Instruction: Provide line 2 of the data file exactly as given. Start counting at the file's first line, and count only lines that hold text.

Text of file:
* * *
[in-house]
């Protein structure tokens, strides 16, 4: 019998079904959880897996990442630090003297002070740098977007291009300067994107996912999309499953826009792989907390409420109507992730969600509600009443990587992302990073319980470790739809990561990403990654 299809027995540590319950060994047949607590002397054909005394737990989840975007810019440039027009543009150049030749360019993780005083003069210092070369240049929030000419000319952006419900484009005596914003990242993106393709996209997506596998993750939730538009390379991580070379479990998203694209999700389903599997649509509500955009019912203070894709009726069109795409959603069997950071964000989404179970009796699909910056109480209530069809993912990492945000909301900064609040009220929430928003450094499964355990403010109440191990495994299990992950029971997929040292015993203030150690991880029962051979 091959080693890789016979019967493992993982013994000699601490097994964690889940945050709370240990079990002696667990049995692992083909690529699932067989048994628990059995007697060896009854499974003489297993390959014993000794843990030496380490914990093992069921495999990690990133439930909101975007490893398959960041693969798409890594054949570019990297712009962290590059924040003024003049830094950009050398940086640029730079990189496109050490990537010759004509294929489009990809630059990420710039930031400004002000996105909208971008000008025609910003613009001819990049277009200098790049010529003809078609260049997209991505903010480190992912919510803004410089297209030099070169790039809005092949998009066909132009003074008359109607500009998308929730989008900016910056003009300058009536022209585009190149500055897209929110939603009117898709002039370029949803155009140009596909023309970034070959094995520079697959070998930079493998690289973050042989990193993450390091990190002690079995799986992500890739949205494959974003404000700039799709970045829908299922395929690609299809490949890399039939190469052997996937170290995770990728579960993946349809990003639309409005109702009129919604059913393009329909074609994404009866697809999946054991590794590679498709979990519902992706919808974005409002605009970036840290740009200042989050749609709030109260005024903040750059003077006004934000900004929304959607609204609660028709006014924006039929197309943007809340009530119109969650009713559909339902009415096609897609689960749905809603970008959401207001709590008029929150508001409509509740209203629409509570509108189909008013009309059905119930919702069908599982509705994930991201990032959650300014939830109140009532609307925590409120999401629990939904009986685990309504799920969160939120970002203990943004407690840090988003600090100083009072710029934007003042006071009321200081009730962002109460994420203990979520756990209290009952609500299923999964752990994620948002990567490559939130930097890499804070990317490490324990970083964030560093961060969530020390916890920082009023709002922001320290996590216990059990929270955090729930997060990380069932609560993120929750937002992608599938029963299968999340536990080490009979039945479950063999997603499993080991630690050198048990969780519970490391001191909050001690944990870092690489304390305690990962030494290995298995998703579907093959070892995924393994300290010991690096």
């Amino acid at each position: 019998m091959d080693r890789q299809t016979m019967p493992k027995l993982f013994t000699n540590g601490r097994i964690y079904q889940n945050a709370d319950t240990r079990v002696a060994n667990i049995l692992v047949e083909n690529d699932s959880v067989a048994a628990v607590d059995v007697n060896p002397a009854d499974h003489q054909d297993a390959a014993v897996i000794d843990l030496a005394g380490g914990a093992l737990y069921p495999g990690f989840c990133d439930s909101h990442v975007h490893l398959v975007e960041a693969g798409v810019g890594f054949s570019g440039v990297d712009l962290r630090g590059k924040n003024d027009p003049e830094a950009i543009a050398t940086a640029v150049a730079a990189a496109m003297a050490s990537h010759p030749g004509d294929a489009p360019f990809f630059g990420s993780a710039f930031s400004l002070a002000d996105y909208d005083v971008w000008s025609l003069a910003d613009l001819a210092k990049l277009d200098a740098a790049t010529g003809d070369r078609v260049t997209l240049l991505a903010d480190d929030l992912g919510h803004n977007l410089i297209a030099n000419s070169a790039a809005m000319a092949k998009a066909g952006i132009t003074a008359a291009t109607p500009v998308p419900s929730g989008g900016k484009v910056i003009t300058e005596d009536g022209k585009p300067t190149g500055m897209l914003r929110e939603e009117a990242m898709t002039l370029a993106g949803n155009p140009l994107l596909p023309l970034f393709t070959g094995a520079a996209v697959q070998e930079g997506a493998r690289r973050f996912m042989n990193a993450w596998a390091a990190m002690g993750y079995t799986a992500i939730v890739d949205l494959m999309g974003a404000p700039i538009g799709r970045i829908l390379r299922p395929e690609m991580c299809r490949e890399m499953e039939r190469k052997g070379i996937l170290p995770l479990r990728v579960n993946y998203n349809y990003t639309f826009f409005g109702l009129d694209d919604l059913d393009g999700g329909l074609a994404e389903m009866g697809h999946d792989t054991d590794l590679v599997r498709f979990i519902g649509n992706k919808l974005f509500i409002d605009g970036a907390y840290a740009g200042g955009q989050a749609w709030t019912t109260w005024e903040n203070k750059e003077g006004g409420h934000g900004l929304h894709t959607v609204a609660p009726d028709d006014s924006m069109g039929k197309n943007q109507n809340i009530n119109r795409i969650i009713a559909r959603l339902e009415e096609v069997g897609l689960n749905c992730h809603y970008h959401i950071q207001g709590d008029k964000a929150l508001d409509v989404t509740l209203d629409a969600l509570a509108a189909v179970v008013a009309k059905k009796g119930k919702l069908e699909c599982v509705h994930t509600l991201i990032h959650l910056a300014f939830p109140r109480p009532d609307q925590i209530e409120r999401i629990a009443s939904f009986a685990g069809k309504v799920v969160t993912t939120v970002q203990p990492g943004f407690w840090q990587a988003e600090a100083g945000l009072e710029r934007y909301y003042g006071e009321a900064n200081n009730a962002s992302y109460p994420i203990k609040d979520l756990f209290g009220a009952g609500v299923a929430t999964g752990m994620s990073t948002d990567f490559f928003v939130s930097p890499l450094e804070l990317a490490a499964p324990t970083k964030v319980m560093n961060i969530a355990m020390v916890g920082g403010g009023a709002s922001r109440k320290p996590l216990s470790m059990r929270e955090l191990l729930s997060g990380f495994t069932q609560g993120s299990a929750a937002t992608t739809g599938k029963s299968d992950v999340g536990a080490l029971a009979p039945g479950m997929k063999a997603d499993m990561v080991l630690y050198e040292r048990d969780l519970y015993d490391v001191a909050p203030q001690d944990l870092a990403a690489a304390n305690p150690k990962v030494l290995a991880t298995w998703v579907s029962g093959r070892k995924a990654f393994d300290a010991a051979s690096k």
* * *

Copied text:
């Protein structure tokens, strides 16, 4: 019998079904959880897996990442630090003297002070740098977007291009300067994107996912999309499953826009792989907390409420109507992730969600509600009443990587992302990073319980470790739809990561990403990654 299809027995540590319950060994047949607590002397054909005394737990989840975007810019440039027009543009150049030749360019993780005083003069210092070369240049929030000419000319952006419900484009005596914003990242993106393709996209997506596998993750939730538009390379991580070379479990998203694209999700389903599997649509509500955009019912203070894709009726069109795409959603069997950071964000989404179970009796699909910056109480209530069809993912990492945000909301900064609040009220929430928003450094499964355990403010109440191990495994299990992950029971997929040292015993203030150690991880029962051979 091959080693890789016979019967493992993982013994000699601490097994964690889940945050709370240990079990002696667990049995692992083909690529699932067989048994628990059995007697060896009854499974003489297993390959014993000794843990030496380490914990093992069921495999990690990133439930909101975007490893398959960041693969798409890594054949570019990297712009962290590059924040003024003049830094950009050398940086640029730079990189496109050490990537010759004509294929489009990809630059990420710039930031400004002000996105909208971008000008025609910003613009001819990049277009200098790049010529003809078609260049997209991505903010480190992912919510803004410089297209030099070169790039809005092949998009066909132009003074008359109607500009998308929730989008900016910056003009300058009536022209585009190149500055897209929110939603009117898709002039370029949803155009140009596909023309970034070959094995520079697959070998930079493998690289973050042989990193993450390091990190002690079995799986992500890739949205494959974003404000700039799709970045829908299922395929690609299809490949890399039939190469052997996937170290995770990728579960993946349809990003639309409005109702009129919604059913393009329909074609994404009866697809999946054991590794590679498709979990519902992706919808974005409002605009970036840290740009200042989050749609709030109260005024903040750059003077006004934000900004929304959607609204609660028709006014924006039929197309943007809340009530119109969650009713559909339902009415096609897609689960749905809603970008959401207001709590008029929150508001409509509740209203629409509570509108189909008013009309059905119930919702069908599982509705994930991201990032959650300014939830109140009532609307925590409120999401629990939904009986685990309504799920969160939120970002203990943004407690840090988003600090100083009072710029934007003042006071009321200081009730962002109460994420203990979520756990209290009952609500299923999964752990994620948002990567490559939130930097890499804070990317490490324990970083964030560093961060969530020390916890920082009023709002922001320290996590216990059990929270955090729930997060990380069932609560993120929750937002992608599938029963299968999340536990080490009979039945479950063999997603499993080991630690050198048990969780519970490391001191909050001690944990870092690489304390305690990962030494290995298995998703579907093959070892995924393994300290010991690096």